Fanack Home / Egypt / Society, Media & Culture / Society / Health

Health in Egypt

Free health care is a constitutional right of all Egyptians. In fact, all communities do have some sort of health service, mostly run by the Ministry of Health and free of charge or charging only a nominal fee. The government has steadily increased spending on public health care, but investment has not kept up with the huge increase in population, with the result that services are often poor.

Basic indicators of health are, however, improving. Immunization coverage has increased for all antigens to above 98 percent of the population in 2005, leading to a reduction of the mortality rate. Egypt has essentially eliminated polio, which was still prevalent in the 1990s. The infant mortality rate, the under-five-years mortality rate, and the maternal mortality rate continue to fall.

HIV/Aids has a low prevalence rate in Egypt, estimated at less than 0.1 percent of the population, but it has one of the highest rates of hepatitis C in the world. Between 10 and 15 percent of population carry antibodies for hepatitis C, and some 7 to 8 percent of the population suffers from chronic hepatitis C, predisposing them to serious liver disease. It is also estimated that 10 to 15 percent of the population suffers from diabetes, the vast majority due to obesity and an unhealthy lifestyle.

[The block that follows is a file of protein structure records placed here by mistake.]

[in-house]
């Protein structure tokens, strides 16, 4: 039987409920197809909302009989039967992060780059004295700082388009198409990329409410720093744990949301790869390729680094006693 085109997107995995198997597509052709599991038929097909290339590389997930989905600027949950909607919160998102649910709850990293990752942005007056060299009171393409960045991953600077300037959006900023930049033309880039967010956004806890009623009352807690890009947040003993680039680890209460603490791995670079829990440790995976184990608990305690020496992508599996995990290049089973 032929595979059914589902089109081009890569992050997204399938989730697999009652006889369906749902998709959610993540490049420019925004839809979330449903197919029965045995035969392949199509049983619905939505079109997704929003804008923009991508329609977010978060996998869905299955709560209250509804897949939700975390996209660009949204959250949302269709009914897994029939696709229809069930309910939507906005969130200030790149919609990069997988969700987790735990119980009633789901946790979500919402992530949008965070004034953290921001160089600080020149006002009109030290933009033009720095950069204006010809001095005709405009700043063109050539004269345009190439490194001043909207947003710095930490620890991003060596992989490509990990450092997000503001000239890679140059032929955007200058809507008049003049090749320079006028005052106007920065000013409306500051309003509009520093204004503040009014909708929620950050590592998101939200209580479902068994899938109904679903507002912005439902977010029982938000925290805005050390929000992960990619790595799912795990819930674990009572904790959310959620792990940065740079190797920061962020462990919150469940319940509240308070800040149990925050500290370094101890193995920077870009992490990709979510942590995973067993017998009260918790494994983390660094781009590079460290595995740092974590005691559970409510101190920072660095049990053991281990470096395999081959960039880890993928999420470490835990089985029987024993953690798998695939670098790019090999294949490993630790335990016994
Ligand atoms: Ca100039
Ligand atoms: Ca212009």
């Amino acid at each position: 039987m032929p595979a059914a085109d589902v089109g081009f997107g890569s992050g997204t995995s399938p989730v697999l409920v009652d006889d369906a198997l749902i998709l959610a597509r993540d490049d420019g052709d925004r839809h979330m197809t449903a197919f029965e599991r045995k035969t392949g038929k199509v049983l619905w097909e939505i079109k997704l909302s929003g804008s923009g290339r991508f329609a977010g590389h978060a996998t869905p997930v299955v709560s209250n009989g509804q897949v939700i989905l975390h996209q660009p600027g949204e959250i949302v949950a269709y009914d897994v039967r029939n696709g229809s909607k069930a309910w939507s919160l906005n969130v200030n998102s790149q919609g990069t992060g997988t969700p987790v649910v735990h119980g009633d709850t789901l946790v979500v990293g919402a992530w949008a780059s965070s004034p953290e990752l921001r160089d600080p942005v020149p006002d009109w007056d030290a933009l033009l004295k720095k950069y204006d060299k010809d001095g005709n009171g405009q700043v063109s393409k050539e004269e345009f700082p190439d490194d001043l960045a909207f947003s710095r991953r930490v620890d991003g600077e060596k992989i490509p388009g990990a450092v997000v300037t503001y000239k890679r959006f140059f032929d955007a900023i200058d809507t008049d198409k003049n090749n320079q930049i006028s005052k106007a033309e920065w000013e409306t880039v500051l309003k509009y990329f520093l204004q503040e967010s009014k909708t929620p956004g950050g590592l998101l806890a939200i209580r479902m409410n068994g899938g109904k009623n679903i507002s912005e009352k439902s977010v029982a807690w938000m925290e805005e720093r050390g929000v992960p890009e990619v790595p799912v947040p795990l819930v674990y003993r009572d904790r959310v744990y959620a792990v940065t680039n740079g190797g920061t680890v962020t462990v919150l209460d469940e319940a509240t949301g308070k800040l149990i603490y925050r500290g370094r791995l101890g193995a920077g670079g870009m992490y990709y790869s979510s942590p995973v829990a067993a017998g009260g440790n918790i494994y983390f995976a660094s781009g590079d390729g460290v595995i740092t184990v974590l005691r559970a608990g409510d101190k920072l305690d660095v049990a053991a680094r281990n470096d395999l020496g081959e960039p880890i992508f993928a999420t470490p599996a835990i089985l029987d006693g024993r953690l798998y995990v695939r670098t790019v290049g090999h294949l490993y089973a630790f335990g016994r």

© Copyright Notice

click on link to view the associated photo/image
©Fanack

We would like to ask you something …

Fanack is an independent media organisation, not funded by any state or any interest group, that distributes in the Middle East and the wider world unbiased analysis and background information, based on facts, about the Middle East and North Africa.

The website grew rapidly in breadth and depth and today forms a rich and valuable source of information on 21 countries, from Morocco to Oman and from Iran to Yemen, both in Arabic and English. We currently reach six million readers annually and growing fast.

In order to guarantee the impartiality of information on the Chronicle, articles are published without by-lines. This also allows correspondents to write more freely about sensitive or controversial issues in their country. All articles are fact-checked before publication to ensure that content is accurate, current and unbiased.

To run such a website is very expensive. With a small donation, you can make a huge impact. And it only takes a minute. Thank you.